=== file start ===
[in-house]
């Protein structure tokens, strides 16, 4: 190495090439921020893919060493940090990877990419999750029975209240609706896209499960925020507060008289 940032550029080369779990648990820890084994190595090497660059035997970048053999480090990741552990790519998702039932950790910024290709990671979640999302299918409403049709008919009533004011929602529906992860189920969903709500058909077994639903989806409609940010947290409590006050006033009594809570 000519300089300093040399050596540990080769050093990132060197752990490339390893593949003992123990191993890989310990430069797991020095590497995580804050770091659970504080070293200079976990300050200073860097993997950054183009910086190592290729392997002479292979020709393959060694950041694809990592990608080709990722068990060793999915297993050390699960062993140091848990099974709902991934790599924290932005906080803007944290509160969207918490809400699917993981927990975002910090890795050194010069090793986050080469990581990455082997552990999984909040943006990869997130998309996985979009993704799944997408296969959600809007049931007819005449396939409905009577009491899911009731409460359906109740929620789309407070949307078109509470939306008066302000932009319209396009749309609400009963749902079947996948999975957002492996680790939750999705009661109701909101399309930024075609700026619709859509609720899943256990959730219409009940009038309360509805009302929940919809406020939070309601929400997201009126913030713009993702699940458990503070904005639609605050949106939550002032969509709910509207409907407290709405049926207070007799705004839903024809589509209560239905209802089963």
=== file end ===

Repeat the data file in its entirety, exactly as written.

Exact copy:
[in-house]
């Protein structure tokens, strides 16, 4: 190495090439921020893919060493940090990877990419999750029975209240609706896209499960925020507060008289 940032550029080369779990648990820890084994190595090497660059035997970048053999480090990741552990790519998702039932950790910024290709990671979640999302299918409403049709008919009533004011929602529906992860189920969903709500058909077994639903989806409609940010947290409590006050006033009594809570 000519300089300093040399050596540990080769050093990132060197752990490339390893593949003992123990191993890989310990430069797991020095590497995580804050770091659970504080070293200079976990300050200073860097993997950054183009910086190592290729392997002479292979020709393959060694950041694809990592990608080709990722068990060793999915297993050390699960062993140091848990099974709902991934790599924290932005906080803007944290509160969207918490809400699917993981927990975002910090890795050194010069090793986050080469990581990455082997552990999984909040943006990869997130998309996985979009993704799944997408296969959600809007049931007819005449396939409905009577009491899911009731409460359906109740929620789309407070949307078109509470939306008066302000932009319209396009749309609400009963749902079947996948999975957002492996680790939750999705009661109701909101399309930024075609700026619709859509609720899943256990959730219409009940009038309360509805009302929940919809406020939070309601929400997201009126913030713009993702699940458990503070904005639609605050949106939550002032969509709910509207409907407290709405049926207070007799705004839903024809589509209560239905209802089963």